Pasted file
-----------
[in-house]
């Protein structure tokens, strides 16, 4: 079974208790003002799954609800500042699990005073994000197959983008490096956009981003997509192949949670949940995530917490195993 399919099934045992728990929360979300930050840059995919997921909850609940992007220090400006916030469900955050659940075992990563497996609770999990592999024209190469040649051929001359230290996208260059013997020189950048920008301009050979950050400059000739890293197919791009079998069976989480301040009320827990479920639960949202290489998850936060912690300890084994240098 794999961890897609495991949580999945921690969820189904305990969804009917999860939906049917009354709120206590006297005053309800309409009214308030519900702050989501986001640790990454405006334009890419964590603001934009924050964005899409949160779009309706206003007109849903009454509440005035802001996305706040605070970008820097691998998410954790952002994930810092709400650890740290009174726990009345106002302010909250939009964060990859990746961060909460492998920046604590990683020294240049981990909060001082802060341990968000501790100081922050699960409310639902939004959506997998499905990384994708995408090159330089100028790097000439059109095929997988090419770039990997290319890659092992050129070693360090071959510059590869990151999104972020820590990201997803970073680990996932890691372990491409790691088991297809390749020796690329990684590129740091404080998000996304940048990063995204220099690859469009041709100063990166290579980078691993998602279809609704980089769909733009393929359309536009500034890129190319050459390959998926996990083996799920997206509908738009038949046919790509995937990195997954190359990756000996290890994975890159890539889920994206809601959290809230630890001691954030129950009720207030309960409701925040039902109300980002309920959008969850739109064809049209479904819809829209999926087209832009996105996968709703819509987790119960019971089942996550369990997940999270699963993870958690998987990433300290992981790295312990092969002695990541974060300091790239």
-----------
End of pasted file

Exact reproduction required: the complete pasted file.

[in-house]
């Protein structure tokens, strides 16, 4: 079974208790003002799954609800500042699990005073994000197959983008490096956009981003997509192949949670949940995530917490195993 399919099934045992728990929360979300930050840059995919997921909850609940992007220090400006916030469900955050659940075992990563497996609770999990592999024209190469040649051929001359230290996208260059013997020189950048920008301009050979950050400059000739890293197919791009079998069976989480301040009320827990479920639960949202290489998850936060912690300890084994240098 794999961890897609495991949580999945921690969820189904305990969804009917999860939906049917009354709120206590006297005053309800309409009214308030519900702050989501986001640790990454405006334009890419964590603001934009924050964005899409949160779009309706206003007109849903009454509440005035802001996305706040605070970008820097691998998410954790952002994930810092709400650890740290009174726990009345106002302010909250939009964060990859990746961060909460492998920046604590990683020294240049981990909060001082802060341990968000501790100081922050699960409310639902939004959506997998499905990384994708995408090159330089100028790097000439059109095929997988090419770039990997290319890659092992050129070693360090071959510059590869990151999104972020820590990201997803970073680990996932890691372990491409790691088991297809390749020796690329990684590129740091404080998000996304940048990063995204220099690859469009041709100063990166290579980078691993998602279809609704980089769909733009393929359309536009500034890129190319050459390959998926996990083996799920997206509908738009038949046919790509995937990195997954190359990756000996290890994975890159890539889920994206809601959290809230630890001691954030129950009720207030309960409701925040039902109300980002309920959008969850739109064809049209479904819809829209999926087209832009996105996968709703819509987790119960019971089942996550369990997940999270699963993870958690998987990433300290992981790295312990092969002695990541974060300091790239």